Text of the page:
FXUS63 KDLH 202031

Area Forecast Discussion
National Weather Service Duluth MN
331 PM CDT Thu Sep 20 2018

.SHORT TERM...(This evening through Friday)
Issued at 331 PM CDT Thu Sep 20 2018

At 330 PM, widespread rain covered the entire region. Persistent
light rain had spread northward to the International Border, with
thunderstorms now moving into portions of northwest Wisconsin.
Temperatures were generally in the 50s across the region, with
strong northeast winds. Winds had been gusting well into the 30 to
40 MPH range near Lake Superior, with large waves in the
Duluth/Superior harbor.

The focus for tonight will first be on the potential for severe
weather in northwest Wisconsin. SPC has a slight risk across the
southeast portion of our CWA in Wisconsin, with an enhanced risk
just coming into extreme southern Price County. Based on Current
mesoscale analysis and radar trends, it does look like there could
be some strong to severe storms across that area from late
afternoon into this evening. Will continue to mention
thunderstorms in that area, and highlight the potential for severe
storms across that area.

Across the rest of the region, persistent rain could lead to some
local ponding of water, especially in low-lying areas and urban
areas. Strong winds will continue near Lake Superior with gale
force winds continuing into the night before decreasing as winds
shift to the north to northwest.

Showers and perhaps a thunderstorm are expected to linger on
Friday, but look for the chance of precipitation to gradually
diminish from west to east during the day. Highs will again be in
the 50s.

.LONG TERM...(Friday night through Thursday)
Issued at 331 PM CDT Thu Sep 20 2018

High pressure will build into the Mid Mississippi River Valley on
Saturday. A shortwave trough will slide from northern Saskatchewan
into Ontario on Saturday. At the surface this will quickly move a
cold front toward the International Border. The majority of the
Duluth CWA will be dry on Saturday, however there are chances of
rain across northern Minnesota. Southern portions of the region will
see strong radiational cooling with high pressure under control.
Expect much of northwest Wisconsin and portions of northeast
Minnesota to see frost develop. Will likely need a frost advisory,
but holding off for now as any changes to the cloud cover will
impact how widespread frost is. Saturday morning lows range from the
low 30s to the low 40s. Saturday afternoon highs range from the low
50s along the International Border, to the low 60s in southern

The front will stall along the International Border Saturday evening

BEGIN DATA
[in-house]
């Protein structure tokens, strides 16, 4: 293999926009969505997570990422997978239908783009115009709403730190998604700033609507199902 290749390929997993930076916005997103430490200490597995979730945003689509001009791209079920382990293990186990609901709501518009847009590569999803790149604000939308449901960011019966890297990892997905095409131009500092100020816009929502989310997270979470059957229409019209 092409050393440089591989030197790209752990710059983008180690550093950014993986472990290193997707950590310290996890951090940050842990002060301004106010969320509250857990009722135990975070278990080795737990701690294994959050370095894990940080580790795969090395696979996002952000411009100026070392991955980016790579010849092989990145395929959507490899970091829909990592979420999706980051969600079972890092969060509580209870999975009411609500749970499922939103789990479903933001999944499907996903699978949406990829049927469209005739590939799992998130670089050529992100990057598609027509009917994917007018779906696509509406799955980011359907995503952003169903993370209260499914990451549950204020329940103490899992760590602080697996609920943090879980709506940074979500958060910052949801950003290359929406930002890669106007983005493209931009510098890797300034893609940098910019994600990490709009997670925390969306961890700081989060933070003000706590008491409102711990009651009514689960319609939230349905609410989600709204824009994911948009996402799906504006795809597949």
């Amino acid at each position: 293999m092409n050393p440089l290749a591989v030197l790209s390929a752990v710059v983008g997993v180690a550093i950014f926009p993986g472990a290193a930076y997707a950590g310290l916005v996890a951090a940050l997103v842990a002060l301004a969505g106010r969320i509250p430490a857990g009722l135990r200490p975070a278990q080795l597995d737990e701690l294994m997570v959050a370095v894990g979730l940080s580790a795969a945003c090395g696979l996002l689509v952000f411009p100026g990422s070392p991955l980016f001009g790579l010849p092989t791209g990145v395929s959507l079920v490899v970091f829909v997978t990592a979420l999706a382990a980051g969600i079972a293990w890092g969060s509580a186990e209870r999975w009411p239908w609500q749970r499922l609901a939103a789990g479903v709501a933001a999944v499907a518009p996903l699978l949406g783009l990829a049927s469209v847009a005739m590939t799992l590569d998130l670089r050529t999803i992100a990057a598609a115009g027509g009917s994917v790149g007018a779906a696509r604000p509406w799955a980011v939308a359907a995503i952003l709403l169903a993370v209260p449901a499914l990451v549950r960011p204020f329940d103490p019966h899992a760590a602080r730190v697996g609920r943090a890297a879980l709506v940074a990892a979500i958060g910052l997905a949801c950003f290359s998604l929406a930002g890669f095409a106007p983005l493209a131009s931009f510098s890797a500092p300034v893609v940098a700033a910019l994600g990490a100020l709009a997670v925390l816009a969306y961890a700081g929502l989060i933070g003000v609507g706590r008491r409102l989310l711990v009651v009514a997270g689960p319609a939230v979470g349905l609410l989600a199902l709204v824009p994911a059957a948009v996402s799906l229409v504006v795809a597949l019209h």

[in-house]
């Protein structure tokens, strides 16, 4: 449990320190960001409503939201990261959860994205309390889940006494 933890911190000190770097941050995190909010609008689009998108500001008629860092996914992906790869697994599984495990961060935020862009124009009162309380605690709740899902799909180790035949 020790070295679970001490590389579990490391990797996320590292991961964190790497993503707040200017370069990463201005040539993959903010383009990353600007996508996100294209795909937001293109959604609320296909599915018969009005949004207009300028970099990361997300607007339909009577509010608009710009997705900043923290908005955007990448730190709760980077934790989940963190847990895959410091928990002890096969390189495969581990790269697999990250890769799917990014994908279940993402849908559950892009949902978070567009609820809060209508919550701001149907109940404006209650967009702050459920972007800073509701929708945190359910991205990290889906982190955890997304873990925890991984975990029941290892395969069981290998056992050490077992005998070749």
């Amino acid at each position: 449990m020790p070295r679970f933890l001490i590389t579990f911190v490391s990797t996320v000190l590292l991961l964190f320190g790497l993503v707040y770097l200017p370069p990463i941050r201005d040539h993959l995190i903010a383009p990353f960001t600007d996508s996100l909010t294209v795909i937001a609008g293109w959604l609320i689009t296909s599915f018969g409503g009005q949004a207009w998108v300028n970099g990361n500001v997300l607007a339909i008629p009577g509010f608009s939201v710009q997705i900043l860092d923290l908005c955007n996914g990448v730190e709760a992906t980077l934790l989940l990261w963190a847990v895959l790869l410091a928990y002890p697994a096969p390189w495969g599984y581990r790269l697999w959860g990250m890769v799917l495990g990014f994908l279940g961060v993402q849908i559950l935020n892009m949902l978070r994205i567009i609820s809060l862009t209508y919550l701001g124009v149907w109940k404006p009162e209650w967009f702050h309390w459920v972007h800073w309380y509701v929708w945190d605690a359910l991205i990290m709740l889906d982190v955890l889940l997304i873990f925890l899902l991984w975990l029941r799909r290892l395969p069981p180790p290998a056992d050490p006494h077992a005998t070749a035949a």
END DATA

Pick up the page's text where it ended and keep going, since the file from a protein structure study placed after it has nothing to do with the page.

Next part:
into early Sunday morning. This will be a focal point for rain
chances, which will spread a toward the Twin Ports. Temperatures
aloft (at 850 hPa) will be quite cool with values ranging from +2
degrees Celsius to -2 degrees Celsius along the International
Border. Expect a change over to rain/snow along the International
Border late Saturday night into early Sunday, no snow accumulation
is anticipated at this time. Sunday morning lows range from the low
30s near the Tip of the Minnesota Arrowhead, to the mid 40s in the
Brainerd Lakes to the Hayward area.

The stalled out front will become a warm front on Sunday as a
trough digs into the Intermountain West. This will develop an area
of low pressure over the Northern Plains. The surface low will lift
northeastward into the Upper Mississippi River Valley on Monday and
exit the region by Tuesday. The warm front will bring rain chances
to northern portions of Minnesota on Sunday into Sunday evening, but
the approaching system will spread rain chances to the rest of the
forecast area on Monday. A few thunderstorms are possible across
northwest Wisconsin Monday evening. Ahead of the incoming low there
will be a strong surge of southerly air, which will advect warm air
into the region on Monday. Highs range from the low 60s along the
International Border, to the low 70s in northwest Wisconsin.

A weak high will quickly build in Tuesday, however the dry weather
will be short lived. Another trough will dig in from central Canada
mid next week, which will bring more chances of rain. Expect near
seasonable temperatures Tuesday and Wednesday with highs in the 50s
and 60s. Low temperatures range from the mid 30s to the mid 40s.


.AVIATION...(For the 18Z TAFS through 18Z Friday afternoon)
Issued at 1236 PM CDT Thu Sep 20 2018

IFR conditions with low ceilings and areas of showers and storms will
prevail for a large portion of the forecast period. Winds will be
quite strong from the northeast until later tonight when they
become northwest with the passage of a cold front. Winds will be
strongest in the KDLH area with gusts of 30 knots or more. Winds
are very strong in a few thousand feet off the surface with some
winds increasing to 45 to 50 knots from the southwest at 2-4k
feet. This will cause low level wind shear, especially over KHYR
where surface winds will not be as strong. After 12z ceilings are
expected to lift behind the cold front.


DLH 45 55 40 60 / 100 50 0 10
INL 39 56 40 52 / 100 60 10 40
BRD 45 55 39 62 / 90 30 0 0
HYR 50 54 36 62 / 100 40 0 0
ASX 50 55 39 62 / 100 60 0 10


WI...Beach Hazards Statement until 9 PM CDT this evening for WIZ001.

MN...Beach Hazards Statement until 9 PM CDT this evening for MNZ037.

LS...Small Craft Advisory until 4 PM CDT this afternoon for LSZ121-

Small Craft Advisory from 1 AM to 4 PM CDT Friday for LSZ121-

Gale Warning until 1 AM CDT Friday for LSZ121-140>148.



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